Matt, I’m addicted to lust. For years, my behavior spiraled downward into darker and more dangerous depths. I nearly died as a result of my compulsions and obsessions. Then one day, another LDS man said, “Andrew, your brain is broken. You’re addicted to sex and you can’t get over it on your own. It can’t be done so quit trying!” He was speaking from experience, one addict sharing with another about his experience, strength and hope. He introduced me to Sexaholics Anonymous and he saved my life. I am happy now. No sexual repression here! Just a guy who has learned to eliminate lust from his life.

      The life of masturbation that you want me to accept and embrace, Matt, will amount to a death sentence for me. Like the alcoholic, one drink is too many and ten thousand isn’t enough. I don’t want to die. Instead I prefer to live a life of serenity, integrity and connection with Heavenly Father and people around me. I prefer to live a life of meaning. Masturbation does not provide me with meaning, just more insatiable lust.

      Like I said, Matt, I don’t want what you seem to have. If someone is struggling like I was and losing the battle to compulsive sexual behavior as his life spirals out of control, I pray to God that he runs into me before he runs into you. I have something to offer him–and it ain’t masturbation. You might do well to listen to your own advice: “Educate yourself so you aren’t suggesting courses of action that will harm others.”

  12. Pingback: For Mormons, Are Our Only Options Masturbation or Sexual Repression?

  13. Andrew,
    Thank you for this website and your posts. They are truely wonderful to read and full of hope and hard truths.

    When talking with my husband last night about taking a break from sex he wasn’t thrilled with the idea. We started talking about our lustful sex life and things that should probably change but we also both admitted that we didn’t want it to change. I realized then that I was addicted to the lustful sex. I thought of myself as an object and I thought of him as a way to satisfy my ‘needs’. The more we talked the more frustrated I became and the more I wanted to have sex right then and there.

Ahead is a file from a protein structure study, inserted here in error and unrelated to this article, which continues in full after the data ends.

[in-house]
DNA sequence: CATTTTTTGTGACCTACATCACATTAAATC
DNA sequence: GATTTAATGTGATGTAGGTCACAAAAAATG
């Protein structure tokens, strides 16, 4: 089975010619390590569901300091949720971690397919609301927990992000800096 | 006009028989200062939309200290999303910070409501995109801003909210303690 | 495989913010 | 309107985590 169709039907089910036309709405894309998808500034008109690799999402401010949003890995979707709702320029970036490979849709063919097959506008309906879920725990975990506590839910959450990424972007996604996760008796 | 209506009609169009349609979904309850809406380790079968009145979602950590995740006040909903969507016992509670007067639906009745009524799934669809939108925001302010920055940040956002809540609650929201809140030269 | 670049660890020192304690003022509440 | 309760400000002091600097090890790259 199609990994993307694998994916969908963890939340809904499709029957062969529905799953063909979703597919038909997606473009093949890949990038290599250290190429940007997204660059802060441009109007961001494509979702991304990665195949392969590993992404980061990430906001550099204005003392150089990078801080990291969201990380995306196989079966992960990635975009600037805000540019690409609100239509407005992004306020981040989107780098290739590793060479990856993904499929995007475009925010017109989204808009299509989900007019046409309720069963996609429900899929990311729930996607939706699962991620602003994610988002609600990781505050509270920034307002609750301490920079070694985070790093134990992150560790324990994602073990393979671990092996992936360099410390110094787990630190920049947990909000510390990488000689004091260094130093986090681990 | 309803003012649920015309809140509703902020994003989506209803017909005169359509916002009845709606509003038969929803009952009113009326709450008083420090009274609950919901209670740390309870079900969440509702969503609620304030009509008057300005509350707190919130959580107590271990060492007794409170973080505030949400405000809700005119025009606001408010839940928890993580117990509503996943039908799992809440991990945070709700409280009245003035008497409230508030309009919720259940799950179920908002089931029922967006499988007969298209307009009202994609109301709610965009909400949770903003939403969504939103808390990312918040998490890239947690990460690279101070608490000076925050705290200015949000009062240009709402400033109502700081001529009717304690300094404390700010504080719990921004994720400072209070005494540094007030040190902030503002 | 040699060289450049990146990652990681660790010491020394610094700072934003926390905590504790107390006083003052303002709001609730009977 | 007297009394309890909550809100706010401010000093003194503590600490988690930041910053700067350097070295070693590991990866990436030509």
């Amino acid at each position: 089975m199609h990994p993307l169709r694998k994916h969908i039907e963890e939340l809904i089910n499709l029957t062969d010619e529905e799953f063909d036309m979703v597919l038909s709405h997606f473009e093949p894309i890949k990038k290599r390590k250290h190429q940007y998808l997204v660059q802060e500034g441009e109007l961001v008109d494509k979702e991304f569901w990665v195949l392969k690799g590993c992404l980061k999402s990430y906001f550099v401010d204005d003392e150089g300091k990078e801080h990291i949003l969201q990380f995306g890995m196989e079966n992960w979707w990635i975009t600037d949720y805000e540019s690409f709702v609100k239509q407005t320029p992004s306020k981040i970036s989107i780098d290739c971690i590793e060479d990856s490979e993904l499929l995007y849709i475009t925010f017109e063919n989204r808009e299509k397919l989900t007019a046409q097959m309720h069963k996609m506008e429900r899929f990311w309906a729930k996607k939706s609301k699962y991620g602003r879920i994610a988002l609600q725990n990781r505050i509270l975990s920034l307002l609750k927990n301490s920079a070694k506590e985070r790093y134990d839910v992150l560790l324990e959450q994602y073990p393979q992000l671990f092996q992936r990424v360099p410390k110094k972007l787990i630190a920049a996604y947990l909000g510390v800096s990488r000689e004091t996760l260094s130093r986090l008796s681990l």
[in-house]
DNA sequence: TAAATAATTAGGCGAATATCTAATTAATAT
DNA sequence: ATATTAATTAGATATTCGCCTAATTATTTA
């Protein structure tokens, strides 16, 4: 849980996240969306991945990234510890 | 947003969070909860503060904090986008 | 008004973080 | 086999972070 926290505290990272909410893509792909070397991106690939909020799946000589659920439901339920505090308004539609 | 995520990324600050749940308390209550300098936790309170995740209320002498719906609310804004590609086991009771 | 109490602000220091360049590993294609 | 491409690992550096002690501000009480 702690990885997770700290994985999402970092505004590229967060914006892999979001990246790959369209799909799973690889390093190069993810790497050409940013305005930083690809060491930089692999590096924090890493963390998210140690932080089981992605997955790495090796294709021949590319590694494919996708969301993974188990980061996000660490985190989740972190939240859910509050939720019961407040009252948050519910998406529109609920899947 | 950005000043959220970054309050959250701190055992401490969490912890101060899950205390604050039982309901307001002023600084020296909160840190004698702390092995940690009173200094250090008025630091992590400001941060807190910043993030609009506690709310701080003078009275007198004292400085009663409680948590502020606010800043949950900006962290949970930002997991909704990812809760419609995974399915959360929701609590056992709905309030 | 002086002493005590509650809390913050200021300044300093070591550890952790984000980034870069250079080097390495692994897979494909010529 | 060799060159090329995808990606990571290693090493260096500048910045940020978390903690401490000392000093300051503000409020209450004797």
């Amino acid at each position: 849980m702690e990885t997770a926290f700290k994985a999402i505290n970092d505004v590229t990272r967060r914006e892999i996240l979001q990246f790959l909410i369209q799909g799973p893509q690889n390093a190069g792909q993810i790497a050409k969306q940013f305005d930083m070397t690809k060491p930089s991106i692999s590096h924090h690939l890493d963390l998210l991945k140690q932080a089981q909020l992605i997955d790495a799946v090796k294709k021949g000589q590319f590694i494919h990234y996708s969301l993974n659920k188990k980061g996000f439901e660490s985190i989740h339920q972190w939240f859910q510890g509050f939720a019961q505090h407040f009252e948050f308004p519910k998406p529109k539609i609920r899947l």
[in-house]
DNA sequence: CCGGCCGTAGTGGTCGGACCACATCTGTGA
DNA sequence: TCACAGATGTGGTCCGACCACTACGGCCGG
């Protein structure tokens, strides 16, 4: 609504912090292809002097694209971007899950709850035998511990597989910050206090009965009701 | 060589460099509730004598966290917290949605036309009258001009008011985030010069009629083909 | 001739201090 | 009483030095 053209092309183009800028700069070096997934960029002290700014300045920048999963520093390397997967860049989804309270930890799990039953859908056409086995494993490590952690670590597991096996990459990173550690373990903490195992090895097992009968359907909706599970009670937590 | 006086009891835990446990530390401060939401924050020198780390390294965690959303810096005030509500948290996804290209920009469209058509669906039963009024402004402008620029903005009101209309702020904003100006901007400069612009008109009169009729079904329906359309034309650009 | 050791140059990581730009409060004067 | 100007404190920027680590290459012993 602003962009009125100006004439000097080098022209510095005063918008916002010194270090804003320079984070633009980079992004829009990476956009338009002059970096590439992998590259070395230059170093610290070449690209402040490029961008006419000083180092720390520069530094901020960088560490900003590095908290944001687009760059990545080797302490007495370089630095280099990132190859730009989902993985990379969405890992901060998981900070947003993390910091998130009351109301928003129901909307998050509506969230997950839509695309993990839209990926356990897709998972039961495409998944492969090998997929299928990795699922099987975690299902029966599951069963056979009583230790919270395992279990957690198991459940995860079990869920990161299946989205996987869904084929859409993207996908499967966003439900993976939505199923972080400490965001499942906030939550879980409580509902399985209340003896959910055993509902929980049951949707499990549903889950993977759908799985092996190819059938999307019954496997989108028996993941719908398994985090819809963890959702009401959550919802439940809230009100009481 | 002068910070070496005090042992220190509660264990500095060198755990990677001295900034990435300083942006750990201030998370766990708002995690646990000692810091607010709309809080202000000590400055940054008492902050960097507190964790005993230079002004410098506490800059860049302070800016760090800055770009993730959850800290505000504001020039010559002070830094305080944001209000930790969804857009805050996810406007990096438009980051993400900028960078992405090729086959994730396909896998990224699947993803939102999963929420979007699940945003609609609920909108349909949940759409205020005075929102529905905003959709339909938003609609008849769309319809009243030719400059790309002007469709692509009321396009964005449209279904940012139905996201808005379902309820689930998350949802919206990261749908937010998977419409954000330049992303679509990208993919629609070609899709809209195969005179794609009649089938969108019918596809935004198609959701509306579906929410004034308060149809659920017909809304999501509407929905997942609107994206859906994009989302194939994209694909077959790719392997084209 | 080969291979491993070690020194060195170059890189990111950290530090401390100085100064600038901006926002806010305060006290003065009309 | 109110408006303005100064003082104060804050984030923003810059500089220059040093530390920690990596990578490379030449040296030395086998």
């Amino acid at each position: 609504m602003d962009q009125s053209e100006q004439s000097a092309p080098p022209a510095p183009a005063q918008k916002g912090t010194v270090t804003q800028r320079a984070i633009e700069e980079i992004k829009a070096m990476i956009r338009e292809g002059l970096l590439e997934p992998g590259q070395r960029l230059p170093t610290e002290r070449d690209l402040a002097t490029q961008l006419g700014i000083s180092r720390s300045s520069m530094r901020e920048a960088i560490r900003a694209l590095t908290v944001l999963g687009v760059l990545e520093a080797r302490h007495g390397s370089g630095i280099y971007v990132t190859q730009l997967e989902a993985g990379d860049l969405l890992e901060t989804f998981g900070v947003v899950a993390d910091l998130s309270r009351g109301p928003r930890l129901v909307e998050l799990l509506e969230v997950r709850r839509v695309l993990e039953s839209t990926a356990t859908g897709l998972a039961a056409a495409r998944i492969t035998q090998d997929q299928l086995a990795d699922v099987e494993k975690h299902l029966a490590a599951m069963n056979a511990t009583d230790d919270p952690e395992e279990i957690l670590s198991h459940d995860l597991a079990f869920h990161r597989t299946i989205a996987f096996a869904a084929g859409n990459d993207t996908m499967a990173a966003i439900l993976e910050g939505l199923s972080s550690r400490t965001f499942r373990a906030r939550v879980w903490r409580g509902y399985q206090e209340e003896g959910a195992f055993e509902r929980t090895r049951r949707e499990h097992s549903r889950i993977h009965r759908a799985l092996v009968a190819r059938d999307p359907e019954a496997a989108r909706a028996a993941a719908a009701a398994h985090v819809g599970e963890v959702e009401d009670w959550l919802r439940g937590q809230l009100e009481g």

Wow…I use sex to self medicate when things get hard between my husband and I. I like the lustful sex, I think it’s very ‘needed.’ So I’m sitting here terrified that I’m looking myself in the face. I want real sex without the lust but then again I don’t. I want my drug. The thing I’m confused on is that I honestly never seek lust in any other form, no other male’s, internet, tv, books…you get the point. I truely just want to feel ‘loved’ (aka lusted after) and that makes me feel better.

    So here I am. Trying to be honest, not liking what I’m seeing, confused as heck and not sure what to do about it. Do I belong with S-Anon because of my husband’s addiction? Do I go to SA because I have an addiction to lustful sex? I know I’m not going to die without sex and I can go a long time without and even in times a great stress I won’t desire sex.

    I’m not sure what to think. Am I the only woman in this boat? I’ve always thought that sex was suppose to be a lust driven, mind blowing expereince and I’ve tried to live up to that for my husbands sake intially but now it’s for my sake.

    What a hard to thing to look at honestly. It gave me another glimse into what my husband is dealing with. I still don’t think it’s the same thing but then again maybe I’m exaggrating or trying to not want it to be that bad. I don’t lie, I don’t hide anything from him, and I know that if I couldn’t have sex the rest of my life I’m ok with that, I just prefer it. It’s like chocolate; I can live without chocolate but I sure wouldn’t want to if I didn’t have too.

    • Thanks for the comment. I think that more people who are dealing with compulsive sexual behavior in their marriage would do well to take a step away from sex–not permanently, but just for a while. Too many people assume that the way you fix a porn problem is by just refocusing on sex with the spouse.

      But if the problem is really an addiction to lust, switching to lust-driven sex with the spouse won’t solve the problem–it will make it worse. Kind of like the alcoholic switching from whiskey to vodka and then patting himself on the back from being so darn smart. Speaking from experience here.

      Taking a break from sex allows the couple to assess the lust factor in their marriage and perhaps see the need for some help (support groups and counseling). I think you’re thinking about some important things that can help your marriage.

      Also, you might want to read my three part post, “The Flip Side of Lust.” You hit on several of the issues I talk about there.

      I wish you all the best.

  14. BRAVO!!!
    Unfortunately, after giving my H a second chance, I have filed for divorce. He won’t accept help. He thinks he can do it with out the help of the “arm of flesh”
    So I can’t and won’t live with someone who doesn’t value me and throws my virtue to the wind. I demand loyalty and honesty!!
    I hope he gets his crap together for his own salvation.
    This article was spot on…Thank you!